The monitoring for code relocation trigger events (see determination block 304 of
For at least some embodiments, updates to a call stack and to the virtual method tables may also be performed as a result of layout reorganization for program elements at block 306. Although not illustrated in
During relocation of code blocks at 306, the code manager 130 may use a relocation algorithm to determine how to move the relocated code and the displaced code. For example, the displaced code block 604 may be moved slightly aside to make way for the relocated code block 602. For at least one embodiment, such approach includes moving all other intervening code blocks between the displaced code block 604 and the original location of code block 602. For at least one other embodiment, the relocated code block 602 and the displaced code block 604 are merely swapped.
As another example algorithm for relocation 306, the code manager 130 may utilize profile-guided code positioning to position the relocated code 602. For further information, an embodiment of profile-guided code positioning is described in K. Pettis and R. Hansen, Profile-Guided Code Positioning, Proceedings of the ACM SIGPLAN '90 C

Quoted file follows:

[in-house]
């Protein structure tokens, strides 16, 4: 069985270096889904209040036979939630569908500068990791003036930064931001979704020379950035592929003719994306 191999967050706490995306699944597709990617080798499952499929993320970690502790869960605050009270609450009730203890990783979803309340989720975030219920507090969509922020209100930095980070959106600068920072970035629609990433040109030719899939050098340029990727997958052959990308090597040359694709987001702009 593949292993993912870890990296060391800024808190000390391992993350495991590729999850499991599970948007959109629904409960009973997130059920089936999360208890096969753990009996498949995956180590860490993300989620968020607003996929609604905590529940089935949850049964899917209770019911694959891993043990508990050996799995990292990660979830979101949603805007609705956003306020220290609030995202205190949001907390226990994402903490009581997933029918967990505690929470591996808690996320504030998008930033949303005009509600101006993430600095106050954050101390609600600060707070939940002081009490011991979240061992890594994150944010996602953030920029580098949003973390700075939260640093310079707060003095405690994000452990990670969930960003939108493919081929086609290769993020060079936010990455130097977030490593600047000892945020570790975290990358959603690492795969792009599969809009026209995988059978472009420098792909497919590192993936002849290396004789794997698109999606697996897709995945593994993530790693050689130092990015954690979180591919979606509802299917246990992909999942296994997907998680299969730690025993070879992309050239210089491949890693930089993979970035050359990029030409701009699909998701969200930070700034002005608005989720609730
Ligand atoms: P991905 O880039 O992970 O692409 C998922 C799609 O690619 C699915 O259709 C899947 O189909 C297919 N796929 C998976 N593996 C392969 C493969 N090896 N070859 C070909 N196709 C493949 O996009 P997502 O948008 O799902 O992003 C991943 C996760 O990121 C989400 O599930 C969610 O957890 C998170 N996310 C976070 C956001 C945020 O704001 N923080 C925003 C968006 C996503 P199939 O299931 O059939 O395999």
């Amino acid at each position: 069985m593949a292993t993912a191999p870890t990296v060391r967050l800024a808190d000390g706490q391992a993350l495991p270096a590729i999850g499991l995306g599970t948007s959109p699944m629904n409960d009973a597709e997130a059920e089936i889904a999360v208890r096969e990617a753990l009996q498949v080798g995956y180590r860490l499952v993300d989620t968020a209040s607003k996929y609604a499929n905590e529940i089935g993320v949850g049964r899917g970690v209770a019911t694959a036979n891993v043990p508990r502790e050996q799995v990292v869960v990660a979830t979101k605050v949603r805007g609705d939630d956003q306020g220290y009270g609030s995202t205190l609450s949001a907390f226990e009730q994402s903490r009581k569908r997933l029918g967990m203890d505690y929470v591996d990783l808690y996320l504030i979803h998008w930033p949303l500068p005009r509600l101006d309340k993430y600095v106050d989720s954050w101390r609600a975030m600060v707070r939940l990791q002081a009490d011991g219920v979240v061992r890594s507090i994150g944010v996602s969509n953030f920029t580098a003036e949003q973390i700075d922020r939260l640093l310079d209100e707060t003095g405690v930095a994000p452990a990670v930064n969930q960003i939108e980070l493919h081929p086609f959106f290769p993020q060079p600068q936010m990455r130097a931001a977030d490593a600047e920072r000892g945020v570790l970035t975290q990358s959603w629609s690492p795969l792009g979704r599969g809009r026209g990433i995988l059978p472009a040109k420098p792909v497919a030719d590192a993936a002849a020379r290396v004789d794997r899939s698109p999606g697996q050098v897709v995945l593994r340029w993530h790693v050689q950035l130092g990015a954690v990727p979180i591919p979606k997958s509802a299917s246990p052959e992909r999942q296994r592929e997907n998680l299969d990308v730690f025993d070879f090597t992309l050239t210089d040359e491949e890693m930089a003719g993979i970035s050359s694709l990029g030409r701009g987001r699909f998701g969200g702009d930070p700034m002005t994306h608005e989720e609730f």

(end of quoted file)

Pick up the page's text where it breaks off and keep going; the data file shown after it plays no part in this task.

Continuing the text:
Of course, other placement algorithms may be utilized by the code manager 130 in order to determine layout reorganization at block 306. The examples provided herein should not, therefore, be taken to be limiting.
In sum, the discussion above discloses a system, apparatus and methods for using profile information based on information provided by a hardware performance monitoring unit to improve application performance by dynamically managing code, including compiled code and virtual method tables, of applications during execution in a managed runtime environment. The method 300 illustrated in